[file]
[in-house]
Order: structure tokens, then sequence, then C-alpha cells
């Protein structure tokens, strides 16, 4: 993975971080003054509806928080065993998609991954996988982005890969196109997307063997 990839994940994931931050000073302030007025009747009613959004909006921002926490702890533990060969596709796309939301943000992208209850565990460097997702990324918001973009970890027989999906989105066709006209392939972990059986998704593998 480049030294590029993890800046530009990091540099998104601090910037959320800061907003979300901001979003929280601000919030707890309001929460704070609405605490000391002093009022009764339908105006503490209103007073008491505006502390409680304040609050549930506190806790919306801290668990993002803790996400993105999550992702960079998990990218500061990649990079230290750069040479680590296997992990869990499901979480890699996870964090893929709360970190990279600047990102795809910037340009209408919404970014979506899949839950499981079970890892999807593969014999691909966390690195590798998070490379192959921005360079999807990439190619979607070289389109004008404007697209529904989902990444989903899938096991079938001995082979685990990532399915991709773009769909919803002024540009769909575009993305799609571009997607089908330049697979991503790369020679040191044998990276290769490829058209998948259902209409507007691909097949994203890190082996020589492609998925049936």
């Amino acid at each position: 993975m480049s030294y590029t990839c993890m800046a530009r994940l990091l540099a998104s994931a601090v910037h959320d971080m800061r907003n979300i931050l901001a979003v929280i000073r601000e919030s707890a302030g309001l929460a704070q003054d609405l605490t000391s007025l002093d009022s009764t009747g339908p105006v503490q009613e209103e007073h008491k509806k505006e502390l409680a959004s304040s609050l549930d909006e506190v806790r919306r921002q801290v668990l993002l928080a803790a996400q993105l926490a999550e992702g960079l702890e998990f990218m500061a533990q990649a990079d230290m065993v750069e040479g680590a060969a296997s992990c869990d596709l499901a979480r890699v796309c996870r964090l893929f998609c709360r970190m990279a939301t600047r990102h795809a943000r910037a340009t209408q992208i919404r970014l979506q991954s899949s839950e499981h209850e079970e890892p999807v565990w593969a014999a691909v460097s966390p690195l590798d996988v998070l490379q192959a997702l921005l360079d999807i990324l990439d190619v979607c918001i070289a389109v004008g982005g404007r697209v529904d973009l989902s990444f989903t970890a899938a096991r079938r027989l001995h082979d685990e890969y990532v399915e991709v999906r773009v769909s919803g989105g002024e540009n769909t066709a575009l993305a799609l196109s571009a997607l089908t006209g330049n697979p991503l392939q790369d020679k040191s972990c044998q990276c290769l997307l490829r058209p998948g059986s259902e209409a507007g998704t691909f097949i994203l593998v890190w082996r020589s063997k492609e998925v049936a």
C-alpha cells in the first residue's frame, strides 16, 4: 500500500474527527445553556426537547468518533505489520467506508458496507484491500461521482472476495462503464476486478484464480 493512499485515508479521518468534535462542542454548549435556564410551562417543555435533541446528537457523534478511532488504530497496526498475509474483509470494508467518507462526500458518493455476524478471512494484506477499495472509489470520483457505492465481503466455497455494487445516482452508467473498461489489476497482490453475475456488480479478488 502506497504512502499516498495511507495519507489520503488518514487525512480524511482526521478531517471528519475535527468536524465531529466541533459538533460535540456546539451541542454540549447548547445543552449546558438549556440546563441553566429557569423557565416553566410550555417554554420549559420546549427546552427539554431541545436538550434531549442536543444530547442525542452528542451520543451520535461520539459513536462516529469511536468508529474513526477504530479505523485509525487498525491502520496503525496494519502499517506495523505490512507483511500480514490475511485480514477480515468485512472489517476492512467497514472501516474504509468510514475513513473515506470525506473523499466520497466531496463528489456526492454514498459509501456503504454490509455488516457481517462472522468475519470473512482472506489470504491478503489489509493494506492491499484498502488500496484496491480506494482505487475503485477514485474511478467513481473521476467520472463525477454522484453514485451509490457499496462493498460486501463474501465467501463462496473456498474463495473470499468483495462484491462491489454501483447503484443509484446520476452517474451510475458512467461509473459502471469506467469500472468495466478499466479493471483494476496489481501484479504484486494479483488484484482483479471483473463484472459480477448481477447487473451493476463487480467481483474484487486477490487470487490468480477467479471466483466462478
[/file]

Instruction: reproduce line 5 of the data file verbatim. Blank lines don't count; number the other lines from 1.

C-alpha cells in the first residue's frame, strides 16, 4: 500500500474527527445553556426537547468518533505489520467506508458496507484491500461521482472476495462503464476486478484464480 493512499485515508479521518468534535462542542454548549435556564410551562417543555435533541446528537457523534478511532488504530497496526498475509474483509470494508467518507462526500458518493455476524478471512494484506477499495472509489470520483457505492465481503466455497455494487445516482452508467473498461489489476497482490453475475456488480479478488 502506497504512502499516498495511507495519507489520503488518514487525512480524511482526521478531517471528519475535527468536524465531529466541533459538533460535540456546539451541542454540549447548547445543552449546558438549556440546563441553566429557569423557565416553566410550555417554554420549559420546549427546552427539554431541545436538550434531549442536543444530547442525542452528542451520543451520535461520539459513536462516529469511536468508529474513526477504530479505523485509525487498525491502520496503525496494519502499517506495523505490512507483511500480514490475511485480514477480515468485512472489517476492512467497514472501516474504509468510514475513513473515506470525506473523499466520497466531496463528489456526492454514498459509501456503504454490509455488516457481517462472522468475519470473512482472506489470504491478503489489509493494506492491499484498502488500496484496491480506494482505487475503485477514485474511478467513481473521476467520472463525477454522484453514485451509490457499496462493498460486501463474501465467501463462496473456498474463495473470499468483495462484491462491489454501483447503484443509484446520476452517474451510475458512467461509473459502471469506467469500472468495466478499466479493471483494476496489481501484479504484486494479483488484484482483479471483473463484472459480477448481477447487473451493476463487480467481483474484487486477490487470487490468480477467479471466483466462478